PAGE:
As virus spreads, this Bay Area college wants students to return and clean their dorm rooms
As colleges across California shuttered their campuses and sent most students home last week, one campus in the Bay Area is requiring its students to return — amid a pandemic — and clean out their dorm rooms.
On March 18, Evette Castillo Clark, St. Mary’s College dean of students, emailed parents and students that the Moraga campus was closing and students needed return and get their dorm rooms cleaned out by April 14.
The day before, six Bay Area counties, including Contra Costa, where the college is located, announced a shelter-in-place order in response to the growing threat of the coronavirus. Health officials want people to maintain distance from everyone but their immediate families.
“We realize that most students are away from campus now and are concerned about the shelter-in-place order established for Contra Costa County and surrounding Bay Area counties,” wrote the dean. “We want to clarify that the order explicitly allows ‘essential travel to or from educational institutions for purposes of receiving materials for distance learning.’
“Please plan to move out at your earliest opportunity,” she wrote.
Some parents are livid.
“This is so reckless,” said Karen Lane, who lives in Littleton, Colo. Her daughter, Madison, returned home the day the six counties announced the shelter-in-place. She’s reluctant to send her daughter back to campus.
“The whole point [of the order] is to keep us from being mobile. Does anybody really need their comforter or coffee mug that badly?” she said.
St. Mary’s College, a mission-style campus nestled in the rolling hills of the East Bay, follows a Lasallian Catholic educational philosophy. Roughly 3,600 students attend the liberal arts school, which claims notable alumni such as the actor Brian Doyle-Murray and Carolina Marquez, host of Cali Mornings, Cali 93.9 Los Angeles.
Incredulous and concerned about the college’s order, Lane wrote to Clark expressing her alarm at the idea of sending her daughter to the Bay Area on an airplane while there’s a growing global pandemic.
On March 24, the school’s medical director, Rachel Snowden, responded to Lane by email. She explained that the college was not only “in constant communication” with county health officials about their plans, but that other Bay Area colleges, such as Stanford University and Santa Clara University, were following similar procedures.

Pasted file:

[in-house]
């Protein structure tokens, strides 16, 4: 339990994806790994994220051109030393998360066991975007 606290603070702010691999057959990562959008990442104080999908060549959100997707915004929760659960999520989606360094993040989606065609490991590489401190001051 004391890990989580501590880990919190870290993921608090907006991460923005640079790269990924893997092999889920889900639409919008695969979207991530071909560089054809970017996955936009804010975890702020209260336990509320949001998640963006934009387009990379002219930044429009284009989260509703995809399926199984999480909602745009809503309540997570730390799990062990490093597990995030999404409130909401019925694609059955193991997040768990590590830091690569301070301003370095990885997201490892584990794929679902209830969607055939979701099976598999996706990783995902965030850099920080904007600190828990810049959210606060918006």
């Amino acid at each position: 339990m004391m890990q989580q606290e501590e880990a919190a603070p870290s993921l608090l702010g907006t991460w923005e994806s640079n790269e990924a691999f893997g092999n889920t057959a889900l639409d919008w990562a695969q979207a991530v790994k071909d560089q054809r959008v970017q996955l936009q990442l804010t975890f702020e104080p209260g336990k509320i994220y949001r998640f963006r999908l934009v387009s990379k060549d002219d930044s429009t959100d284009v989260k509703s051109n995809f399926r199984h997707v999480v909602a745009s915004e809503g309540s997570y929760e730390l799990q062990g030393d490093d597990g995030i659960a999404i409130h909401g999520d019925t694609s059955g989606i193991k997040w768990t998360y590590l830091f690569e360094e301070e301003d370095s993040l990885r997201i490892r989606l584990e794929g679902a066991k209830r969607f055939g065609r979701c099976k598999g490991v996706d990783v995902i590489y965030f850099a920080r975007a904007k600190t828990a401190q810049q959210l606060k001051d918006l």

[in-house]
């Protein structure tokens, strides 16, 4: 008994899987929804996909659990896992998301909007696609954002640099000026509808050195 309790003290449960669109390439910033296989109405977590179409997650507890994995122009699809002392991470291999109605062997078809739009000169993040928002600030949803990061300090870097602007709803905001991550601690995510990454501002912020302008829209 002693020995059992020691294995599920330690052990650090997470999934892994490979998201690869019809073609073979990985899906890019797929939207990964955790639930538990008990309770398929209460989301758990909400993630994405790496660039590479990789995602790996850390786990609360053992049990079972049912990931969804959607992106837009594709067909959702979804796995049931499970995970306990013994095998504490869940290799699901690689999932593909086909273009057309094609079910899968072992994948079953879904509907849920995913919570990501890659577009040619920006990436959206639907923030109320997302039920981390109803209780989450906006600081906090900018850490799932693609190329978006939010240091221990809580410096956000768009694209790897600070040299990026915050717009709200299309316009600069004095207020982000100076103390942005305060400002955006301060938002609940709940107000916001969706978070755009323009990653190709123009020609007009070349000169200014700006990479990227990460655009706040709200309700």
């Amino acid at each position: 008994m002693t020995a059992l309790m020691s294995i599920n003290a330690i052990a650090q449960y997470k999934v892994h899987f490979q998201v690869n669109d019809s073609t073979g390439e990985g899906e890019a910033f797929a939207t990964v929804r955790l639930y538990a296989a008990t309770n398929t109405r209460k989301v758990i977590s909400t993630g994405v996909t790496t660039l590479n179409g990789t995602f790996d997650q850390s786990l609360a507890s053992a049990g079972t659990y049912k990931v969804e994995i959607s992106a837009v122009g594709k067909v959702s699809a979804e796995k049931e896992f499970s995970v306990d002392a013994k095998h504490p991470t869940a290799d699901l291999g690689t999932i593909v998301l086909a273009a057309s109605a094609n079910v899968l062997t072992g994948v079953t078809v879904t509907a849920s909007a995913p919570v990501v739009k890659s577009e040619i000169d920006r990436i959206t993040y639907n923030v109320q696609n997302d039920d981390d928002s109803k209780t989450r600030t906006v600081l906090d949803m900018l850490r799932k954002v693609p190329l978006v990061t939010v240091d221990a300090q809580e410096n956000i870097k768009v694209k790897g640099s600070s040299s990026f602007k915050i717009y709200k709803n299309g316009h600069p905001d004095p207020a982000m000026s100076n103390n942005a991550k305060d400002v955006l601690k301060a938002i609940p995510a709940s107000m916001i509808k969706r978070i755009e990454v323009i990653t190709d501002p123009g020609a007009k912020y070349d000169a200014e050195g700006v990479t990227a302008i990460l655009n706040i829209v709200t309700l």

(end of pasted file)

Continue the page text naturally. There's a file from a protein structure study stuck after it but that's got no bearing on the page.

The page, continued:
She suggested Lane connect with local students or families to assist with moving items out of Madison’s dorm room, if Lane wasn’t comfortable sending her daughter back to clean.
“This might be a helpful option for your family to consider,” wrote Snowden.
A county health spokesman told the Los Angeles Times he hadn’t heard about the situation until he was contacted by the newspaper, on Tuesday. Officials from Stanford and Santa Clara University said their universities were not requiring students to return to campus to clean their rooms in the near-term.
“We have told undergraduate students they should not return to campus at this time due to the ongoing shelter-in-place order,” said Ernest Miranda, a spokesman for Stanford.
Robin Reynolds, the associate vice president for auxiliary services at Santa Clara University, said her university has told students to return between May 1 and May 8 to clean out their dorm rooms.
However, “we know the situation is fluid, so that may change,” she said.
A spokesman for St. Mary’s said the request was in line with two travel exemptions in Contra Costa County’s shelter-in-place: one that allows for essential travel and another for distance learning.
“Saint Mary’s College of California is acting to prevent and slow the spread of COVID-19, and working hard to adapt to changing circumstances in response to the impacts of the novel coronavirus (COVID-19) pandemic,” wrote Michael McAlpin, the college’s director of media relations, in an email.
Asked if St Mary’s request violated the order, Fischer, the Contra Costa County spokesman, declined to provide an opinion.
“We can’t be in a position to adjudicate best practices, whether or not, in a particular case, it is good for certain students to follow, or not follow, the instructions,” he said.
As to what will happen to Madison’s belongings if she doesn’t return, St. Mary’s spokesman declined to comment.
But for Lane, it’s pretty clear: “What’s a thousand dollars worth of items when the choice comes down to my daughter’s health, and that of others?”
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